Figure 2. Examples of the percentage of group offspring that is sired by male and female subordinates in populations of cooperatively breeding vertebrates. Most of these offspring are sired by a subordinate within the group, but sometimes subordinates, usually males, gain parentage outside the own group. Although in some species, subordinates refrain (almost) completely from direct reproduction, in other species, they produce nearly as many offspring as the dominants in the group [e.g. pukeko (Porphyrio porphyrioi melanotus)]. Furthermore, in some species, subordinates of one sex produce a considerably larger part of group offspring than the other sex (note that in some species,e.g. superb fairy‐wrens and write‐browed scrubwrens, no values were given for females because subordinates in these species are exclusively males). In all cases, parentage was assigned using molecular analyses. The extent to which reproduction is divided between same‐sex individuals within each group is termed ‘reproductive skew’ and the ecological drivers of this variation have been subject to extensive study (not addressed here, but see Trubenová and Hager, for an extensive review). Species and sources: A, dwarf mongoose (Helogale parvula, Keane et al., ); B, wild dog (Lycaon pictus, Girman et al., ); C, meerkat (Suricata suricatta, Griffin et al., ); D, Lake Tanganyika cichlid (Neolamprologus pulcher, Dierkes et al., ); E, Lake Tanganyika cichlid (Julidochromis ornatus, Awata et al., ); F, Seychelles warbler (Acrocephalus sechellensis, Richardson et al., ); G, moorhen (Gallinula chloropus, McRae, ); H, Florida scrub‐jay (Aphelocoma coerulescens, Quinn et al., ); I, white‐browed scrubwren (Sericornis frontalis, Whittingham et al., ); J, Alpine accentor (Prunella collaris, Hartley et al., ); K, pukeko (Lambert et al., ); L, white‐throated magpie‐jay (Calocitta formosa, Berg, ); M, long‐tailed tit (Aegithalos caudatus, Hatchwell et al., ); N, superb fairy‐wren (Malurus cyaneus, Double and Cockburn, ); O, American crow (Corvus brachyrhynchos, Townsend et al., ) and P, ground tit (Parus humilis, Wang and Lu, ). Q, red‐winged fairy‐wren (Malurus elegans, Brouwer et al., ).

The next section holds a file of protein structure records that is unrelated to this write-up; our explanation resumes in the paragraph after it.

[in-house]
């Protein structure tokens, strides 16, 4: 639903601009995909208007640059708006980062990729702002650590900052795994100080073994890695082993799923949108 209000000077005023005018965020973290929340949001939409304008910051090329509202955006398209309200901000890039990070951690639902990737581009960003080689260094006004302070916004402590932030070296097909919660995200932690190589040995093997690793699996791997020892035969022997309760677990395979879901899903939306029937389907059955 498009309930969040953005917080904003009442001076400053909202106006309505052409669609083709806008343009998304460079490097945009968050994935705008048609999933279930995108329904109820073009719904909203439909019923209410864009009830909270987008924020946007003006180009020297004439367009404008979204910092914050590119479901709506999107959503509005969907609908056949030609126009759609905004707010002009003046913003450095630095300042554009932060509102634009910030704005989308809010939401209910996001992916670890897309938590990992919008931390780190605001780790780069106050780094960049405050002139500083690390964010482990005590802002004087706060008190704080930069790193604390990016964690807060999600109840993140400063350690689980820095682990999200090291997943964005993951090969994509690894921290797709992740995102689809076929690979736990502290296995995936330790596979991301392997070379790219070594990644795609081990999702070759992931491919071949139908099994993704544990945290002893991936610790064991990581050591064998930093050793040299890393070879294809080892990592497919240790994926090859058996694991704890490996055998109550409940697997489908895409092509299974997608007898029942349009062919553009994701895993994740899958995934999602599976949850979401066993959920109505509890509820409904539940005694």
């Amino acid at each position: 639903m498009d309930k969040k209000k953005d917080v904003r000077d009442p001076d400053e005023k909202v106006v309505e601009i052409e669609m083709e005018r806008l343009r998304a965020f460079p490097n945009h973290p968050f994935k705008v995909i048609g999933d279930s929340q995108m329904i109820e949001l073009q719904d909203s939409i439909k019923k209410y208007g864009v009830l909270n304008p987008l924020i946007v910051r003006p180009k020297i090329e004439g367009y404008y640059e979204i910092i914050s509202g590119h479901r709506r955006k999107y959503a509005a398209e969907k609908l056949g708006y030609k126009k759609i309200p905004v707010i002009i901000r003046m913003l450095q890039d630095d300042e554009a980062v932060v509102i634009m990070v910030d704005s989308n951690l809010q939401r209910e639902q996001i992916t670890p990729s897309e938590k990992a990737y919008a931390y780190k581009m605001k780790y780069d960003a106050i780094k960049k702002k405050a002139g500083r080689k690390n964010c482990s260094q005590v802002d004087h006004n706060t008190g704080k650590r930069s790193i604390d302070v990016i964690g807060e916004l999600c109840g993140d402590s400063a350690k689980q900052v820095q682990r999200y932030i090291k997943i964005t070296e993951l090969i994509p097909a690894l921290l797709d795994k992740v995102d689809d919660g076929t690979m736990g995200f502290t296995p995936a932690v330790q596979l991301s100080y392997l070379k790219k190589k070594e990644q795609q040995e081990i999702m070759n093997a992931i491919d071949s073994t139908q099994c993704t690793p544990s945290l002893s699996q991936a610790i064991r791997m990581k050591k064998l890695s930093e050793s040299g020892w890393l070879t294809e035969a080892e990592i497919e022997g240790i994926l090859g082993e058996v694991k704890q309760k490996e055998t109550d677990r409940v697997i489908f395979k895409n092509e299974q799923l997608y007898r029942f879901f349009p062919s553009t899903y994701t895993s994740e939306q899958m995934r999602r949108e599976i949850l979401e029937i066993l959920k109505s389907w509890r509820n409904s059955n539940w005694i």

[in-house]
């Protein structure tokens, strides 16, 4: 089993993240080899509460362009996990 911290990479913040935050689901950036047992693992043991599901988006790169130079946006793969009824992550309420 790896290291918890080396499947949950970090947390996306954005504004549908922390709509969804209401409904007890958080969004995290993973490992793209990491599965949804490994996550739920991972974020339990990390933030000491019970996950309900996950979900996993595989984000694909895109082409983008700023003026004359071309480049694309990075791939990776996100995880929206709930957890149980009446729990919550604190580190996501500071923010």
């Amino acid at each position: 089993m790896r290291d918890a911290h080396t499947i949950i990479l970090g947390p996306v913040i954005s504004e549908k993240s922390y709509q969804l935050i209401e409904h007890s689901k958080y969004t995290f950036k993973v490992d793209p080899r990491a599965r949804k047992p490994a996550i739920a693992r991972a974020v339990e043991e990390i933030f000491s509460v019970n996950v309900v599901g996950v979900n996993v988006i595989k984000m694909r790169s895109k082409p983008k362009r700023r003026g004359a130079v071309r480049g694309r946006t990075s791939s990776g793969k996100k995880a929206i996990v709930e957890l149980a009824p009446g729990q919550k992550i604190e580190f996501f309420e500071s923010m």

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Further Reading

Brown JL (1987) Helping and Communal Breeding in Birds. Princeton, NJ: Princeton University Press.

Clutton‐Brock TH (2002) Breeding together: kin selection and mutualism in cooperative vertebrates. Science 296: 69–72.

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Hatchwell BJ (2009) The evolution of cooperative breeding in birds: kinship, dispersal and life history. Philosophical Transactions of the Royal Society B‐Biological Sciences 364: 3217–3227.

Kingma SA, Hall ML, Arriero E and Peters A (2010) Multiple benefits of cooperative breeding in purple‐crowned fairy‐wrens: a consequence of fidelity? Journal of Animal Ecology 79: 757–768.

Koenig WD and Dickinson JL (eds) (2004) Ecology and Evolution of Cooperative Breeding in Birds. Cambridge, MA: Cambridge University Press.

Koenig WD and Dickinson JL (eds) (2016) Cooperative Breeding in Vertebrates: Studies of Ecology, Evolution,and Behavior. Cambridge, MA: Cambridge University Press.

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Komdeur, Jan, Richardson, David S, Hammers, Martijn, Eikenaar, Cas, Brouwer, Lyanne, and Kingma, Sjouke A(Apr 2017) The Evolution of Cooperative Breeding in Vertebrates. In: eLS. John Wiley & Sons Ltd, Chichester. [doi: 10.1002/9780470015902.a0021218.pub2]